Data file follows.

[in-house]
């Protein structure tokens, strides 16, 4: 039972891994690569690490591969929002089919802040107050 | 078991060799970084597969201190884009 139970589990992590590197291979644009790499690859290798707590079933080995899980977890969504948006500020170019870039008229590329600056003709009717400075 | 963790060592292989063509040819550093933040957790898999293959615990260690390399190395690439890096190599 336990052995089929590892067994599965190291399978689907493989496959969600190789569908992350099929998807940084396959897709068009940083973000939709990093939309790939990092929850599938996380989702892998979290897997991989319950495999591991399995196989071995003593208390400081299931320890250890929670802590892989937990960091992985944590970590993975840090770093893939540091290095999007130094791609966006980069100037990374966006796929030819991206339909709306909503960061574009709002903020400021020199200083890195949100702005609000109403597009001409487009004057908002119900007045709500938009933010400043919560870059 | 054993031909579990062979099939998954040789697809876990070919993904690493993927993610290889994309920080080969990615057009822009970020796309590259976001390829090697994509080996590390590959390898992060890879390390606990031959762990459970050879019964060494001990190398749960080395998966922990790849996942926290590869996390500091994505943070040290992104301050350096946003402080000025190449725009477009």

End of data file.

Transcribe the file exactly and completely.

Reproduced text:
[in-house]
């Protein structure tokens, strides 16, 4: 039972891994690569690490591969929002089919802040107050 | 078991060799970084597969201190884009 139970589990992590590197291979644009790499690859290798707590079933080995899980977890969504948006500020170019870039008229590329600056003709009717400075 | 963790060592292989063509040819550093933040957790898999293959615990260690390399190395690439890096190599 336990052995089929590892067994599965190291399978689907493989496959969600190789569908992350099929998807940084396959897709068009940083973000939709990093939309790939990092929850599938996380989702892998979290897997991989319950495999591991399995196989071995003593208390400081299931320890250890929670802590892989937990960091992985944590970590993975840090770093893939540091290095999007130094791609966006980069100037990374966006796929030819991206339909709306909503960061574009709002903020400021020199200083890195949100702005609000109403597009001409487009004057908002119900007045709500938009933010400043919560870059 | 054993031909579990062979099939998954040789697809876990070919993904690493993927993610290889994309920080080969990615057009822009970020796309590259976001390829090697994509080996590390590959390898992060890879390390606990031959762990459970050879019964060494001990190398749960080395998966922990790849996942926290590869996390500091994505943070040290992104301050350096946003402080000025190449725009477009």